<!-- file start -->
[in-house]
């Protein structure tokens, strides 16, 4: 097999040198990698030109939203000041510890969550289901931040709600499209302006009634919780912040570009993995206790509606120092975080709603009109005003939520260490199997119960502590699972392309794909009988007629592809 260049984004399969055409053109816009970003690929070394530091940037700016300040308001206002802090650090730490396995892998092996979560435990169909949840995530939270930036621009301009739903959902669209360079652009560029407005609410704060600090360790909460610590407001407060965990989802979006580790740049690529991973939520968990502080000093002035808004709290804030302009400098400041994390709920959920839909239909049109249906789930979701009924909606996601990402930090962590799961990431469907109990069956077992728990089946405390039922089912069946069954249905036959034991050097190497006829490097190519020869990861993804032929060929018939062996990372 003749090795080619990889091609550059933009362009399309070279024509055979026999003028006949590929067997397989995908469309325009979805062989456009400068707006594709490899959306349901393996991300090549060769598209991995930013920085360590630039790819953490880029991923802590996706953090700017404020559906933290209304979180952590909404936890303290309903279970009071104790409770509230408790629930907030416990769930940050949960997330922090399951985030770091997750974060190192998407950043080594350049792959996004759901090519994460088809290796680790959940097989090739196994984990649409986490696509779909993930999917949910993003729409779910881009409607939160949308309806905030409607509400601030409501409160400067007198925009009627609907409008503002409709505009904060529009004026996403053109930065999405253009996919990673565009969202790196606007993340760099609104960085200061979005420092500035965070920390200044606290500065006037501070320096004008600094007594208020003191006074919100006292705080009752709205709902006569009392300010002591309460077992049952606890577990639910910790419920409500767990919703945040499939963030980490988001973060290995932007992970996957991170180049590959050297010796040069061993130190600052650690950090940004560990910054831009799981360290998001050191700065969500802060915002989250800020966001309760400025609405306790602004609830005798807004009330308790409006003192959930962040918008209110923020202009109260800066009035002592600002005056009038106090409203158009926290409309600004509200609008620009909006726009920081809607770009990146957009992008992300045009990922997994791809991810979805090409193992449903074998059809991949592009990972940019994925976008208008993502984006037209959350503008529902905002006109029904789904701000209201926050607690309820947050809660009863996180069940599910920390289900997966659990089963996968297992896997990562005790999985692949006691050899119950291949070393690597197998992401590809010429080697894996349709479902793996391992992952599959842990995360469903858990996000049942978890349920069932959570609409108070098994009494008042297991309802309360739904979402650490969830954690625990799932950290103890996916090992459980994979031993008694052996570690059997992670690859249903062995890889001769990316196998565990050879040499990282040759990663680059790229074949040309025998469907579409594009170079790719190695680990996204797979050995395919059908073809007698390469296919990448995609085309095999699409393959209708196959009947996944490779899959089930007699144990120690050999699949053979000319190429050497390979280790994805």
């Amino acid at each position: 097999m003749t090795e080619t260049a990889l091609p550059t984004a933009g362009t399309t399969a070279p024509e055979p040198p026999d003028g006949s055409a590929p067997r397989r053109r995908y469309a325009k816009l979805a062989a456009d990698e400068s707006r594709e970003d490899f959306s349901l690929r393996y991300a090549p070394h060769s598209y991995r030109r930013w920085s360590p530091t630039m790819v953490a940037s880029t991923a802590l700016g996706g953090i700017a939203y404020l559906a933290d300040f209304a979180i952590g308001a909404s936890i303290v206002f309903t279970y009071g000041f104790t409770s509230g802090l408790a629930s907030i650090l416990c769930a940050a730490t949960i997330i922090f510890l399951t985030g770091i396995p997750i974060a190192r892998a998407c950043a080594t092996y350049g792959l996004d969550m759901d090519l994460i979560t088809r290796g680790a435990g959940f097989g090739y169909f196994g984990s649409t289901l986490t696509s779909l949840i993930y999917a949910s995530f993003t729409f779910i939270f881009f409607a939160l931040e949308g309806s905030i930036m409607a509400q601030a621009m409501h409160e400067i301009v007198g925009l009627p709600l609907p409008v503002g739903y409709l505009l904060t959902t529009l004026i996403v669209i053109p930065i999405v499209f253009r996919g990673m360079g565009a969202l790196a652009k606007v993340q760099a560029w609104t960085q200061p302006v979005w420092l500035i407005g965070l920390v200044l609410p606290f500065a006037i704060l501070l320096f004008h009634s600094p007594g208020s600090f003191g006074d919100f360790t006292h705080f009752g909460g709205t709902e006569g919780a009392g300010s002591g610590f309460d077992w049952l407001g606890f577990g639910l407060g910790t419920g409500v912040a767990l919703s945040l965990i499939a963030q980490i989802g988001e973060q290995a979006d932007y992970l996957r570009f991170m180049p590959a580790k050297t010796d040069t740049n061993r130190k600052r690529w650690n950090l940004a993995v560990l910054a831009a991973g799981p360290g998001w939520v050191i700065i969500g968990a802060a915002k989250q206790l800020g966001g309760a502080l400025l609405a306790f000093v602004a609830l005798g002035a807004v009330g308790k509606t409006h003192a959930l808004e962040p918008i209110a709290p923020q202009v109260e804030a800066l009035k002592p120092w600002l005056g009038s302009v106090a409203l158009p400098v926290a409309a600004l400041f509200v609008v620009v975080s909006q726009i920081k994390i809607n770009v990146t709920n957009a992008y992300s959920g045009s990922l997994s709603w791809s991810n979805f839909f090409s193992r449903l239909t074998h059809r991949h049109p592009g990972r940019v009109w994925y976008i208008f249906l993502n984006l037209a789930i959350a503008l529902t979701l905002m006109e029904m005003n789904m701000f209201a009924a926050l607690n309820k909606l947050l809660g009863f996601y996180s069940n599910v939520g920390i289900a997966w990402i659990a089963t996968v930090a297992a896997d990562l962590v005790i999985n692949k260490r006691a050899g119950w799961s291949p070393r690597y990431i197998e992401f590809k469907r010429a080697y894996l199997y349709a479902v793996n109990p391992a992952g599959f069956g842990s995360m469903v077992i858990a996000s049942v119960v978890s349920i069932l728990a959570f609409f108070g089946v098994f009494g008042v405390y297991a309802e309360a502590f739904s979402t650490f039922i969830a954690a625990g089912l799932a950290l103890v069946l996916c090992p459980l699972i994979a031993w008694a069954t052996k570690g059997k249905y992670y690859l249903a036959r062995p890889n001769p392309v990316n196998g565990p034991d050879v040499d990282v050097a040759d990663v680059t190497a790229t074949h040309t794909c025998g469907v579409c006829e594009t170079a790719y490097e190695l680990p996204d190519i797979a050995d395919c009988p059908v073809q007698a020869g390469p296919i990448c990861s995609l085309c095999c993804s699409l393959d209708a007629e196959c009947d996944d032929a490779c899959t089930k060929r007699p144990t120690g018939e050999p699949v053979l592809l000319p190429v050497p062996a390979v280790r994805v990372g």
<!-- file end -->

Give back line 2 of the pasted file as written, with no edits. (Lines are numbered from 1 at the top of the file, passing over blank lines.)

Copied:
């Protein structure tokens, strides 16, 4: 097999040198990698030109939203000041510890969550289901931040709600499209302006009634919780912040570009993995206790509606120092975080709603009109005003939520260490199997119960502590699972392309794909009988007629592809 260049984004399969055409053109816009970003690929070394530091940037700016300040308001206002802090650090730490396995892998092996979560435990169909949840995530939270930036621009301009739903959902669209360079652009560029407005609410704060600090360790909460610590407001407060965990989802979006580790740049690529991973939520968990502080000093002035808004709290804030302009400098400041994390709920959920839909239909049109249906789930979701009924909606996601990402930090962590799961990431469907109990069956077992728990089946405390039922089912069946069954249905036959034991050097190497006829490097190519020869990861993804032929060929018939062996990372 003749090795080619990889091609550059933009362009399309070279024509055979026999003028006949590929067997397989995908469309325009979805062989456009400068707006594709490899959306349901393996991300090549060769598209991995930013920085360590630039790819953490880029991923802590996706953090700017404020559906933290209304979180952590909404936890303290309903279970009071104790409770509230408790629930907030416990769930940050949960997330922090399951985030770091997750974060190192998407950043080594350049792959996004759901090519994460088809290796680790959940097989090739196994984990649409986490696509779909993930999917949910993003729409779910881009409607939160949308309806905030409607509400601030409501409160400067007198925009009627609907409008503002409709505009904060529009004026996403053109930065999405253009996919990673565009969202790196606007993340760099609104960085200061979005420092500035965070920390200044606290500065006037501070320096004008600094007594208020003191006074919100006292705080009752709205709902006569009392300010002591309460077992049952606890577990639910910790419920409500767990919703945040499939963030980490988001973060290995932007992970996957991170180049590959050297010796040069061993130190600052650690950090940004560990910054831009799981360290998001050191700065969500802060915002989250800020966001309760400025609405306790602004609830005798807004009330308790409006003192959930962040918008209110923020202009109260800066009035002592600002005056009038106090409203158009926290409309600004509200609008620009909006726009920081809607770009990146957009992008992300045009990922997994791809991810979805090409193992449903074998059809991949592009990972940019994925976008208008993502984006037209959350503008529902905002006109029904789904701000209201926050607690309820947050809660009863996180069940599910920390289900997966659990089963996968297992896997990562005790999985692949006691050899119950291949070393690597197998992401590809010429080697894996349709479902793996391992992952599959842990995360469903858990996000049942978890349920069932959570609409108070098994009494008042297991309802309360739904979402650490969830954690625990799932950290103890996916090992459980994979031993008694052996570690059997992670690859249903062995890889001769990316196998565990050879040499990282040759990663680059790229074949040309025998469907579409594009170079790719190695680990996204797979050995395919059908073809007698390469296919990448995609085309095999699409393959209708196959009947996944490779899959089930007699144990120690050999699949053979000319190429050497390979280790994805």